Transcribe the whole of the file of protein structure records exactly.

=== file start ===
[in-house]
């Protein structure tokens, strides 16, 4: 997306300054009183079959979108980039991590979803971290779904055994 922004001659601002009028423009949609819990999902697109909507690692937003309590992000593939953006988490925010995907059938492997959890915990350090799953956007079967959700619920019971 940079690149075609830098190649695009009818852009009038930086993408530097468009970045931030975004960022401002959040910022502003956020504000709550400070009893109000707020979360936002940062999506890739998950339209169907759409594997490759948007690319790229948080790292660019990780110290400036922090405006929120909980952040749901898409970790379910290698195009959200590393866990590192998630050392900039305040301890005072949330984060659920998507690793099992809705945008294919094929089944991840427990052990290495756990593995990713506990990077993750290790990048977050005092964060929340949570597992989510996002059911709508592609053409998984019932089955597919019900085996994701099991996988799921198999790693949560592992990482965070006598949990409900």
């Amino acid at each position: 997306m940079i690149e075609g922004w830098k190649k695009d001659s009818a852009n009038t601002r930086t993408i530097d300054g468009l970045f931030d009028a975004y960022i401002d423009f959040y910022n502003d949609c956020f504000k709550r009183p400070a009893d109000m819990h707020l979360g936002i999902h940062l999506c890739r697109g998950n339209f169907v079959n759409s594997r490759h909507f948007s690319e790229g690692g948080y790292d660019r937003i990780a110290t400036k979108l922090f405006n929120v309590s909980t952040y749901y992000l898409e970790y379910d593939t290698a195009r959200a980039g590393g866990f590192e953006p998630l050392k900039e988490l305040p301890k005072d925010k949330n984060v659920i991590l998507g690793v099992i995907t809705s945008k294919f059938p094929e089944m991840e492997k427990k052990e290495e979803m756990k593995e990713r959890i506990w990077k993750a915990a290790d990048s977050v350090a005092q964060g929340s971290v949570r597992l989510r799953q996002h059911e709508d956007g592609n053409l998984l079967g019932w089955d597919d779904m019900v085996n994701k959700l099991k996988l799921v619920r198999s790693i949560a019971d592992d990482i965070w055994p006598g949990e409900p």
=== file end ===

[in-house]
């Protein structure tokens, strides 16, 4: 997306300054009183079959979108980039991590979803971290779904055994 922004001659601002009028423009949609819990999902697109909507690692937003309590992000593939953006988490925010995907059938492997959890915990350090799953956007079967959700619920019971 940079690149075609830098190649695009009818852009009038930086993408530097468009970045931030975004960022401002959040910022502003956020504000709550400070009893109000707020979360936002940062999506890739998950339209169907759409594997490759948007690319790229948080790292660019990780110290400036922090405006929120909980952040749901898409970790379910290698195009959200590393866990590192998630050392900039305040301890005072949330984060659920998507690793099992809705945008294919094929089944991840427990052990290495756990593995990713506990990077993750290790990048977050005092964060929340949570597992989510996002059911709508592609053409998984019932089955597919019900085996994701099991996988799921198999790693949560592992990482965070006598949990409900």
């Amino acid at each position: 997306m940079i690149e075609g922004w830098k190649k695009d001659s009818a852009n009038t601002r930086t993408i530097d300054g468009l970045f931030d009028a975004y960022i401002d423009f959040y910022n502003d949609c956020f504000k709550r009183p400070a009893d109000m819990h707020l979360g936002i999902h940062l999506c890739r697109g998950n339209f169907v079959n759409s594997r490759h909507f948007s690319e790229g690692g948080y790292d660019r937003i990780a110290t400036k979108l922090f405006n929120v309590s909980t952040y749901y992000l898409e970790y379910d593939t290698a195009r959200a980039g590393g866990f590192e953006p998630l050392k900039e988490l305040p301890k005072d925010k949330n984060v659920i991590l998507g690793v099992i995907t809705s945008k294919f059938p094929e089944m991840e492997k427990k052990e290495e979803m756990k593995e990713r959890i506990w990077k993750a915990a290790d990048s977050v350090a005092q964060g929340s971290v949570r597992l989510r799953q996002h059911e709508d956007g592609n053409l998984l079967g019932w089955d597919d779904m019900v085996n994701k959700l099991k996988l799921v619920r198999s790693i949560a019971d592992d990482i965070w055994p006598g949990e409900p």